DEAR ABBY: When I married my wife, "Celia," I was still in college, and she was a well-paid professional with an advanced degree. She told me that while she supported my goals, she expected me to be an equal partner and contribute my fair share. I worked, took out student loans, and we evenly divided our expenses and maintained separate bank accounts.
Flash-forward 30 years: Celia's finances are a disaster. While I saved, spent wisely and planned for retirement, she spent foolishly and is now mired in a mountain of debt with no savings at all. She ignored my commonsense financial advice over the years and chose to live beyond her means -- new cars, long vacations, expensive jewelry, etc.
I am now comfortably retired, but Celia lives paycheck to paycheck and cannot afford even the smallest of unforeseen bills. I pay for all home repairs, vehicle maintenance, new appliances, etc.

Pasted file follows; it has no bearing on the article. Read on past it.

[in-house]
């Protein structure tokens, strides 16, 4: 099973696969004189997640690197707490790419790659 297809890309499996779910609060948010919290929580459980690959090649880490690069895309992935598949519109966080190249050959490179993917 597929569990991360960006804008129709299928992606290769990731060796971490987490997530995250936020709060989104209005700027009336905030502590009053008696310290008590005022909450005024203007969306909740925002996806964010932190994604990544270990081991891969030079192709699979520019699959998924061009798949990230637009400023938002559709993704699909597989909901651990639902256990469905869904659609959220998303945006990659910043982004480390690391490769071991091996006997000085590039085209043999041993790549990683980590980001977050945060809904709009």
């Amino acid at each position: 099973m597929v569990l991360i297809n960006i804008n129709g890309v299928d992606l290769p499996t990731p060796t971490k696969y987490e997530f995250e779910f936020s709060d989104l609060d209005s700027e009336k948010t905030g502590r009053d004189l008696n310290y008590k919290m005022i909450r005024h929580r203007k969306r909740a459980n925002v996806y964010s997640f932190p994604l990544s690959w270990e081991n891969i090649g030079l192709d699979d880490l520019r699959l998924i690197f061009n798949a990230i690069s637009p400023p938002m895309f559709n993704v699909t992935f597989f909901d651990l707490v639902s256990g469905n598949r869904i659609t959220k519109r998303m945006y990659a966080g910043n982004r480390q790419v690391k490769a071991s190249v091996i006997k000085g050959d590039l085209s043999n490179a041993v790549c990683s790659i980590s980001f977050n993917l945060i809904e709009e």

Realistically, without financial help, Celia, now 60, will never be able to retire. Her "plan" is for me to die first, then collect my pension, savings, life insurance and Social Security. Whichever one of us goes first, she's set, in her mind.
Question: Am I ethically or morally obligated to help her financially? Sometimes I want to, other times I don't. -- TORN IN THE WEST
DEAR TORN: You and Celia are long overdue for consulting a financial adviser who can help you get this problem under control. I suggest you find a credit counselor affiliated with the National Foundation for Credit Counseling.
I am not going to weigh in on the subjects of ethics and morals, but I will say this: As Celia's husband, you are legally obligated. (If she is truly counting on your death to be her retirement plan, you may need to hire a food taster.)Read more in: Marriage & Divorce | Money